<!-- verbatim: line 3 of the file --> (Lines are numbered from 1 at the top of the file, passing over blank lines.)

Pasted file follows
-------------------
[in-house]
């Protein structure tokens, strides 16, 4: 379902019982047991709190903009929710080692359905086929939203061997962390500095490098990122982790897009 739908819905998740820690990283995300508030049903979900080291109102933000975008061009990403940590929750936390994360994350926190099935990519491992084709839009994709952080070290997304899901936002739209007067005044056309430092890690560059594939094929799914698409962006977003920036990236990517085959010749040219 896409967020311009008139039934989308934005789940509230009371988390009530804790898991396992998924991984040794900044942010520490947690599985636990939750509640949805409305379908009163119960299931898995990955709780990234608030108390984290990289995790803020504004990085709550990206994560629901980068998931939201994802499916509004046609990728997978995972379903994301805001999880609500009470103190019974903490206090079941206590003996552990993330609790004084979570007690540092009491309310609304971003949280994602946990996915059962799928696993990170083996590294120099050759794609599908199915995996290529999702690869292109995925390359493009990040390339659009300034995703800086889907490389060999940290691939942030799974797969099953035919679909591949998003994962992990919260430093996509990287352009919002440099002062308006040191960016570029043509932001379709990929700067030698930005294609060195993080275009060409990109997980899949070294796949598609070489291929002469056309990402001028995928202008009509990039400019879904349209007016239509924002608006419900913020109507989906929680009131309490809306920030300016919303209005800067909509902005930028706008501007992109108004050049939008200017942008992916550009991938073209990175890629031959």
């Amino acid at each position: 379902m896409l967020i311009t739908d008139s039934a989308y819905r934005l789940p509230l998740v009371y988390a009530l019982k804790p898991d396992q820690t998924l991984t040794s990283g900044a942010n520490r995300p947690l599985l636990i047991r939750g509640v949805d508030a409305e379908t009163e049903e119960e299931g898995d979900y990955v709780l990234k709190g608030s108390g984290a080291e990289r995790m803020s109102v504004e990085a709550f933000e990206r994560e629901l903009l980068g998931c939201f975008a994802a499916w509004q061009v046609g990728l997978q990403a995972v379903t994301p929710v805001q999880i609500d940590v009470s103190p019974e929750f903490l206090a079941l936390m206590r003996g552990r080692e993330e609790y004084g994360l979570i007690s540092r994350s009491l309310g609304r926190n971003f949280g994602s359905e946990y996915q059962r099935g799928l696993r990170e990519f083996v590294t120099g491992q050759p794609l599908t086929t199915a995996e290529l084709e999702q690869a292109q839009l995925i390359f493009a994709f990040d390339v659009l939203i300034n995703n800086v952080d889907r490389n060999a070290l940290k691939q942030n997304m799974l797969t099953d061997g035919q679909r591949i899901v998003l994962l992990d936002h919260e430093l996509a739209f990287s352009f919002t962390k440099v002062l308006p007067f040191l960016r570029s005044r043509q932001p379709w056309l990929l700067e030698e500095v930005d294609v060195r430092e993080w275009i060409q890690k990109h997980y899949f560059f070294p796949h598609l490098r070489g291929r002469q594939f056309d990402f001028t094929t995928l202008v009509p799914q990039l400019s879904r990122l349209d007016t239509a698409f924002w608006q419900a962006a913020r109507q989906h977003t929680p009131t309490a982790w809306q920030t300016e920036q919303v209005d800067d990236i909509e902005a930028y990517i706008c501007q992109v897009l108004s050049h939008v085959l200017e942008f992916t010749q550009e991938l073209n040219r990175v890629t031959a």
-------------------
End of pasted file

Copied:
């Amino acid at each position: 379902m896409l967020i311009t739908d008139s039934a989308y819905r934005l789940p509230l998740v009371y988390a009530l019982k804790p898991d396992q820690t998924l991984t040794s990283g900044a942010n520490r995300p947690l599985l636990i047991r939750g509640v949805d508030a409305e379908t009163e049903e119960e299931g898995d979900y990955v709780l990234k709190g608030s108390g984290a080291e990289r995790m803020s109102v504004e990085a709550f933000e990206r994560e629901l903009l980068g998931c939201f975008a994802a499916w509004q061009v046609g990728l997978q990403a995972v379903t994301p929710v805001q999880i609500d940590v009470s103190p019974e929750f903490l206090a079941l936390m206590r003996g552990r080692e993330e609790y004084g994360l979570i007690s540092r994350s009491l309310g609304r926190n971003f949280g994602s359905e946990y996915q059962r099935g799928l696993r990170e990519f083996v590294t120099g491992q050759p794609l599908t086929t199915a995996e290529l084709e999702q690869a292109q839009l995925i390359f493009a994709f990040d390339v659009l939203i300034n995703n800086v952080d889907r490389n060999a070290l940290k691939q942030n997304m799974l797969t099953d061997g035919q679909r591949i899901v998003l994962l992990d936002h919260e430093l996509a739209f990287s352009f919002t962390k440099v002062l308006p007067f040191l960016r570029s005044r043509q932001p379709w056309l990929l700067e030698e500095v930005d294609v060195r430092e993080w275009i060409q890690k990109h997980y899949f560059f070294p796949h598609l490098r070489g291929r002469q594939f056309d990402f001028t094929t995928l202008v009509p799914q990039l400019s879904r990122l349209d007016t239509a698409f924002w608006q419900a962006a913020r109507q989906h977003t929680p009131t309490a982790w809306q920030t300016e920036q919303v209005d800067d990236i909509e902005a930028y990517i706008c501007q992109v897009l108004s050049h939008v085959l200017e942008f992916t010749q550009e991938l073209n040219r990175v890629t031959a």